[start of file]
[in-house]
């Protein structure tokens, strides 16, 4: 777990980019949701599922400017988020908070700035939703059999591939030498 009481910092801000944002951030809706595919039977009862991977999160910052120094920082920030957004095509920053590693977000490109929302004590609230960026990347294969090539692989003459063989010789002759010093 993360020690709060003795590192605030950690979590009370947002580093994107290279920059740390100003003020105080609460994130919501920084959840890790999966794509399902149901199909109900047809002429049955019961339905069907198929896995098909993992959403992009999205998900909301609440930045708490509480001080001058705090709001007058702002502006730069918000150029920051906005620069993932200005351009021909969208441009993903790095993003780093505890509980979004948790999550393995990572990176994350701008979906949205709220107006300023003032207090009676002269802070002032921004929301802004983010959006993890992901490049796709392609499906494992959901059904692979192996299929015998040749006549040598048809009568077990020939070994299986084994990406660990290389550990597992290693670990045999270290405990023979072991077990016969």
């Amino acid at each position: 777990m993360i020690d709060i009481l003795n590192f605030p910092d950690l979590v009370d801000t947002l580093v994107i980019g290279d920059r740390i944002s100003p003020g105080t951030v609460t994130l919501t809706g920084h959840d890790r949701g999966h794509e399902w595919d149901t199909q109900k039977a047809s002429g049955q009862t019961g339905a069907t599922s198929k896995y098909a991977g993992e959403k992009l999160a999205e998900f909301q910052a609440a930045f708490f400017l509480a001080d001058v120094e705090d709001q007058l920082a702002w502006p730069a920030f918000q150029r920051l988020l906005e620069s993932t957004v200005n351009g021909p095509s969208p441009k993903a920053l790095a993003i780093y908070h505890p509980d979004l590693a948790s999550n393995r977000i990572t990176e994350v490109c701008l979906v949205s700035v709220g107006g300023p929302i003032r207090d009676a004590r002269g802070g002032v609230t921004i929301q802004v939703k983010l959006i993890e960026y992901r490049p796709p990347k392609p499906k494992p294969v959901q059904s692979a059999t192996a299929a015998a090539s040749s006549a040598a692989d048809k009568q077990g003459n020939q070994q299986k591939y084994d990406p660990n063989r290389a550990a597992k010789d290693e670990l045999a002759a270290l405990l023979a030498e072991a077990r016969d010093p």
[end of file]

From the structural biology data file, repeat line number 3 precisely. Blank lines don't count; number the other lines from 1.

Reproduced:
């Amino acid at each position: 777990m993360i020690d709060i009481l003795n590192f605030p910092d950690l979590v009370d801000t947002l580093v994107i980019g290279d920059r740390i944002s100003p003020g105080t951030v609460t994130l919501t809706g920084h959840d890790r949701g999966h794509e399902w595919d149901t199909q109900k039977a047809s002429g049955q009862t019961g339905a069907t599922s198929k896995y098909a991977g993992e959403k992009l999160a999205e998900f909301q910052a609440a930045f708490f400017l509480a001080d001058v120094e705090d709001q007058l920082a702002w502006p730069a920030f918000q150029r920051l988020l906005e620069s993932t957004v200005n351009g021909p095509s969208p441009k993903a920053l790095a993003i780093y908070h505890p509980d979004l590693a948790s999550n393995r977000i990572t990176e994350v490109c701008l979906v949205s700035v709220g107006g300023p929302i003032r207090d009676a004590r002269g802070g002032v609230t921004i929301q802004v939703k983010l959006i993890e960026y992901r490049p796709p990347k392609p499906k494992p294969v959901q059904s692979a059999t192996a299929a015998a090539s040749s006549a040598a692989d048809k009568q077990g003459n020939q070994q299986k591939y084994d990406p660990n063989r290389a550990a597992k010789d290693e670990l045999a002759a270290l405990l023979a030498e072991a077990r016969d010093p």